3.1 The safety net: Oslo Donor Conference
Following first and the second sessions of direct discussions, where the two parties arrived at important political decisions such as the forming of Joint Sub-Committees (which we have explained below), it was announced that there was going to be another conference focused on the economic aspect of the peace process. Unlike the political level, where only the two parties and the mediators were present, the economic level opened up the floor to nearly 100 delegates coming from 19 donor nations. US Deputy Secretary of State Richard Armitage as well as the British Secretary of state for international development Claire Short were notable participants of the meeting. There were high hopes that the success of the first such Donor Conference, held in Oslo, November 2002 would have positive impact on the political level. The press release issued by the Norwegian government prior to the meeting contained these sentiments: “The aim of the conference is to mobilize political and economic support for the efforts to promote a lasting peace on the island. The war-affected areas need enormous amounts of humanitarian assistance. In order to maintain popular support for the peace process, rapid and visible measures should be implemented that will show the parties that peace is worthwhile.” (http://www.tamilnet.com/art.html?catid =13&artid=7888)
Towards the end of the meeting a joint communiqué was issued elaborating on its tasks. The media release emphasized one of the most important aspects of the donor conference: “While all areas of Sri Lanka have been seriously affected by the war, the North and East have suffered the most extensive destruction. We commend the parties for establishing a joint Sub-Committee on Humanitarian and Rehabilitation Needs in the North and East and setting up a Fund with the aim of enhancing and prioritising donor activities in these war ravaged areas, which continue to experience severe social and economic hardships. The Sub-Committee has issued an urgent appeal to the international community for immediate assistance to begin to resettle and rehabilitate internally displaced persons, address the needs of women and children and help the population to resume their economic activities. We will take into account the co-ordinating role ascribed by the parties to the Sub-Committee, in order to support this important mechanism of ownership by the parties in its work for effective reconstruction and confidence building, while stressing the need for flexibility in accepting various forms of assistance from the international community. The Government of Sri Lanka and the Liberation Tigers of Tamil Eelam have already taken resolute steps towards peace. They face many challenges in seeking a lasting political settlement, acceptable to all communities living in the island. We therefore pledge to support their efforts with financial assistance to the people of Sri Lanka.” (http://www.tamilnet.com/ art.html?catid= 13&artid=7898)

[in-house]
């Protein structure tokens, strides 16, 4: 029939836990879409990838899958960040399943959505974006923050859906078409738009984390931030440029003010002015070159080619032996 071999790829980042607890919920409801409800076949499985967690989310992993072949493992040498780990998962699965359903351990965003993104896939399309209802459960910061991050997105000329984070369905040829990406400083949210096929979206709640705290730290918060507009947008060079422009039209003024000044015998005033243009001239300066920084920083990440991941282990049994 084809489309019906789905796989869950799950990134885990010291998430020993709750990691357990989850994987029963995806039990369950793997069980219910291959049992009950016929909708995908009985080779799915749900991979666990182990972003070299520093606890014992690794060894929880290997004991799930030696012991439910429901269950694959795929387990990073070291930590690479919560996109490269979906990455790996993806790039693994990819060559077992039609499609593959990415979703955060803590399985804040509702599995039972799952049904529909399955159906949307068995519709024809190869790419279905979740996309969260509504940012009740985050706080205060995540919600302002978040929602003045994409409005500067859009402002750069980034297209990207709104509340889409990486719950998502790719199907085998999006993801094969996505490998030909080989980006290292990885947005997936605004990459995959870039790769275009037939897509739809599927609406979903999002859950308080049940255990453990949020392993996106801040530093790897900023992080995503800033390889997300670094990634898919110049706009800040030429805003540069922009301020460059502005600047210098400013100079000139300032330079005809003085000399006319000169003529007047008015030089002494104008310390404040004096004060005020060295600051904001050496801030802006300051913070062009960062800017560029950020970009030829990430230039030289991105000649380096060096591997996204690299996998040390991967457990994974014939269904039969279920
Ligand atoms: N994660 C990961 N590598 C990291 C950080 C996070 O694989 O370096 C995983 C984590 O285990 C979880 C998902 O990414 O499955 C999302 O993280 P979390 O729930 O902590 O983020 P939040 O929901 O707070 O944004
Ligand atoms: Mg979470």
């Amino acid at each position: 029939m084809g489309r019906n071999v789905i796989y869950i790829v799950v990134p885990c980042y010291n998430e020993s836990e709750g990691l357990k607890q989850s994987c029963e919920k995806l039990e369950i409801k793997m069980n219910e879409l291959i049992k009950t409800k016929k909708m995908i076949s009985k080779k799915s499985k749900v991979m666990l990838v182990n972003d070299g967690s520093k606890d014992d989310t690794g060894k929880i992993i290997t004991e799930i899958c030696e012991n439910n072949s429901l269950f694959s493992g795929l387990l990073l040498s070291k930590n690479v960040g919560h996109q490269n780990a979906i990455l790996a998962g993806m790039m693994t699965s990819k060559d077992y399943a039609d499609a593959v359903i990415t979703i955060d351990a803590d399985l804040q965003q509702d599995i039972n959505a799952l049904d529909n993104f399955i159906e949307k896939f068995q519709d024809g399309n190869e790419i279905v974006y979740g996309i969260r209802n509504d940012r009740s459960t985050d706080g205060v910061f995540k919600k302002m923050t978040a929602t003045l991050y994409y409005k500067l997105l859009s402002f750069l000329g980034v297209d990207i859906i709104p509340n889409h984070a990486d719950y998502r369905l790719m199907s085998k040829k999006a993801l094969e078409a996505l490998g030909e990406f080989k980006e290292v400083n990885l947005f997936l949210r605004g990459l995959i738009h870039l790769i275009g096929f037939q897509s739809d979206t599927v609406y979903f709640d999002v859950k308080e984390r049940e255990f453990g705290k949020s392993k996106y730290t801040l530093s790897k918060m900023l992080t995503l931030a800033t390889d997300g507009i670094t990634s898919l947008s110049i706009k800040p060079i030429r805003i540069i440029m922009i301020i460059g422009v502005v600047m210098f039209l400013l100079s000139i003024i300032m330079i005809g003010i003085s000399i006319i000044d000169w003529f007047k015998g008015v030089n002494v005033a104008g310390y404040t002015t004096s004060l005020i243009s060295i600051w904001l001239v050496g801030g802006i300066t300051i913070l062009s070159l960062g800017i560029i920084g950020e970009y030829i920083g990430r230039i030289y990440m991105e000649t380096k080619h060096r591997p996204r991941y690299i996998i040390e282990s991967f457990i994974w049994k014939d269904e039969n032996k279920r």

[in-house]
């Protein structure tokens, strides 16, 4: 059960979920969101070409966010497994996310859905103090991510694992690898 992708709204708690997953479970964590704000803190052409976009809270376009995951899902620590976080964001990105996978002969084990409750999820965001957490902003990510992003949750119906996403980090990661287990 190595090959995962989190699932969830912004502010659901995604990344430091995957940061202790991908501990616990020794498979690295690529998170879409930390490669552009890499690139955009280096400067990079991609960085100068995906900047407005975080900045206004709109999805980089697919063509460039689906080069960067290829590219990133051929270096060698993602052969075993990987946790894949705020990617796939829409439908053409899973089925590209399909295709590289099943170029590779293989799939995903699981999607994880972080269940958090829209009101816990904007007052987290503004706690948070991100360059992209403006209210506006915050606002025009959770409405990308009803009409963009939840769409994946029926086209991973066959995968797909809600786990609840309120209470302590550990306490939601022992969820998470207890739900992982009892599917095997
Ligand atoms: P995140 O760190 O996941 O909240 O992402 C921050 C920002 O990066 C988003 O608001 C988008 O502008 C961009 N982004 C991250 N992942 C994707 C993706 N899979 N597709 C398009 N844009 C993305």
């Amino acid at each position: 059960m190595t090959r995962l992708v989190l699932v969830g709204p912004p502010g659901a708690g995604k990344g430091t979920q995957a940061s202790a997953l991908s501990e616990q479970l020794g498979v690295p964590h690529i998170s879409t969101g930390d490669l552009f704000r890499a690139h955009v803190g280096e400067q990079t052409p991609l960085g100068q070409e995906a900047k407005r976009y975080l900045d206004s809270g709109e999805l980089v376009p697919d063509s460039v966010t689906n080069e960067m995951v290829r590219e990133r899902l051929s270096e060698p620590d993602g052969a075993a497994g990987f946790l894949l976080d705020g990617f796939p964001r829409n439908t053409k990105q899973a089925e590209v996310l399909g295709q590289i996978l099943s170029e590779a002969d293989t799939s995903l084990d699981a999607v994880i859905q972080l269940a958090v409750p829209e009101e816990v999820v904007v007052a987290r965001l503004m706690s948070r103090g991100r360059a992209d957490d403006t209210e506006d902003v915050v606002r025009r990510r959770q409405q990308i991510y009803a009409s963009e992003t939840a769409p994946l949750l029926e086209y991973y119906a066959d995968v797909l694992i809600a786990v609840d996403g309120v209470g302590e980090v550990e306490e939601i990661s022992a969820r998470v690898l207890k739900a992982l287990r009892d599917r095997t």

The first press release, issued prior to the conference by the Norwegian hosts, identifies that the peace process need political as well as economic support to sustain. Moreover, it asserts that, rapid and visible measures have to be implemented in order to maintain the popular support for the peace process. Thereby, the statement agrees that the success of negotiations focused on core political issues largely depend on the ability to rapidly deliver peace dividends that are visible. In other words, the statement asserted that the success of the economic level has the sole ability of becoming a safety net to protect and sustain the achievements that were made on the political level.
And as it is evident from the second press release, the delegates (including US) unanimously accepted the importance of two salient points: first, it was the fact that the North-East should get priority in reconstruction and rehabilitation efforts. Secondly, it accepted that both the GoSL and the LTTE should be recognized as equal stakeholders of the peace process who have taken resolute steps towards peace, and therefore deserve the support in their efforts (meaning efforts of both the GoSL and the LTTE). It is important to keep this in our mind, in order to understand the subsequent events that completely derailed the peace process.
The Oslo donor conference ended after mutually agreeing upon to continue the discussion in Tokyo after a period of 6 months – in June 2003. The conference concluded by paving the way to the third round of political negotiations, which was scheduled to commence at the same venue – Oslo – within few days.
But the events that followed the two meetings raised reasonable doubts about the stability of the peace process. The formation and the abandonment of Joint Sub Committees, which was considered as one of the major achievement of the first three rounds of talks, deserve serious attention.